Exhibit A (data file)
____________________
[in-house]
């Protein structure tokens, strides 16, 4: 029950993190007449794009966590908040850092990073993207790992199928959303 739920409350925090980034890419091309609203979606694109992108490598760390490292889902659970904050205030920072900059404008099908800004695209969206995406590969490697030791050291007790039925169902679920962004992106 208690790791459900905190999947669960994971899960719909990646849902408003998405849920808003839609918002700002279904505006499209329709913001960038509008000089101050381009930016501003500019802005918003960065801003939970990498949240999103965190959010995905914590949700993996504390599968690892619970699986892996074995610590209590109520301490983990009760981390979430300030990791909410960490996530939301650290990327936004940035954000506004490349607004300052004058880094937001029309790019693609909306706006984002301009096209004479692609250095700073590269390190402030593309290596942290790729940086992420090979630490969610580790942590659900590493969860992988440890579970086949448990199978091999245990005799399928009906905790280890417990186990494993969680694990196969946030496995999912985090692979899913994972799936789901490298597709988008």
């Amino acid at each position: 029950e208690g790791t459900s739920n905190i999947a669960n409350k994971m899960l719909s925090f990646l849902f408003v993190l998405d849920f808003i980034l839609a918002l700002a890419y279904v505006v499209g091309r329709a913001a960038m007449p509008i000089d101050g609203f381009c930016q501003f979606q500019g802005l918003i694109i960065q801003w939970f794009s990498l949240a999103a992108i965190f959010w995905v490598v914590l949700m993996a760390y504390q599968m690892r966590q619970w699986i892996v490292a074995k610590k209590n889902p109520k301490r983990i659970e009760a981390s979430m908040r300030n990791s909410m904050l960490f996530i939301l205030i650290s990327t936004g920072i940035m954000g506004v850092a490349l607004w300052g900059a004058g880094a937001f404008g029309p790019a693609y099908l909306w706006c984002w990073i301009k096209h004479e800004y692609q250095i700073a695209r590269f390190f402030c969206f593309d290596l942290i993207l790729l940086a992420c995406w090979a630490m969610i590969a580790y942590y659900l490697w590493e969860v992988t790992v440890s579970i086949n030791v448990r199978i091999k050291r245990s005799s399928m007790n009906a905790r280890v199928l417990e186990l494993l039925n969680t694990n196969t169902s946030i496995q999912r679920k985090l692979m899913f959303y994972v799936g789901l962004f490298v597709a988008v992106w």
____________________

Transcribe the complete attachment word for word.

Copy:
[in-house]
């Protein structure tokens, strides 16, 4: 029950993190007449794009966590908040850092990073993207790992199928959303 739920409350925090980034890419091309609203979606694109992108490598760390490292889902659970904050205030920072900059404008099908800004695209969206995406590969490697030791050291007790039925169902679920962004992106 208690790791459900905190999947669960994971899960719909990646849902408003998405849920808003839609918002700002279904505006499209329709913001960038509008000089101050381009930016501003500019802005918003960065801003939970990498949240999103965190959010995905914590949700993996504390599968690892619970699986892996074995610590209590109520301490983990009760981390979430300030990791909410960490996530939301650290990327936004940035954000506004490349607004300052004058880094937001029309790019693609909306706006984002301009096209004479692609250095700073590269390190402030593309290596942290790729940086992420090979630490969610580790942590659900590493969860992988440890579970086949448990199978091999245990005799399928009906905790280890417990186990494993969680694990196969946030496995999912985090692979899913994972799936789901490298597709988008």
């Amino acid at each position: 029950e208690g790791t459900s739920n905190i999947a669960n409350k994971m899960l719909s925090f990646l849902f408003v993190l998405d849920f808003i980034l839609a918002l700002a890419y279904v505006v499209g091309r329709a913001a960038m007449p509008i000089d101050g609203f381009c930016q501003f979606q500019g802005l918003i694109i960065q801003w939970f794009s990498l949240a999103a992108i965190f959010w995905v490598v914590l949700m993996a760390y504390q599968m690892r966590q619970w699986i892996v490292a074995k610590k209590n889902p109520k301490r983990i659970e009760a981390s979430m908040r300030n990791s909410m904050l960490f996530i939301l205030i650290s990327t936004g920072i940035m954000g506004v850092a490349l607004w300052g900059a004058g880094a937001f404008g029309p790019a693609y099908l909306w706006c984002w990073i301009k096209h004479e800004y692609q250095i700073a695209r590269f390190f402030c969206f593309d290596l942290i993207l790729l940086a992420c995406w090979a630490m969610i590969a580790y942590y659900l490697w590493e969860v992988t790992v440890s579970i086949n030791v448990r199978i091999k050291r245990s005799s399928m007790n009906a905790r280890v199928l417990e186990l494993l039925n969680t694990n196969t169902s946030i496995q999912r679920k985090l692979m899913f959303y994972v799936g789901l962004f490298v597709a988008v992106w």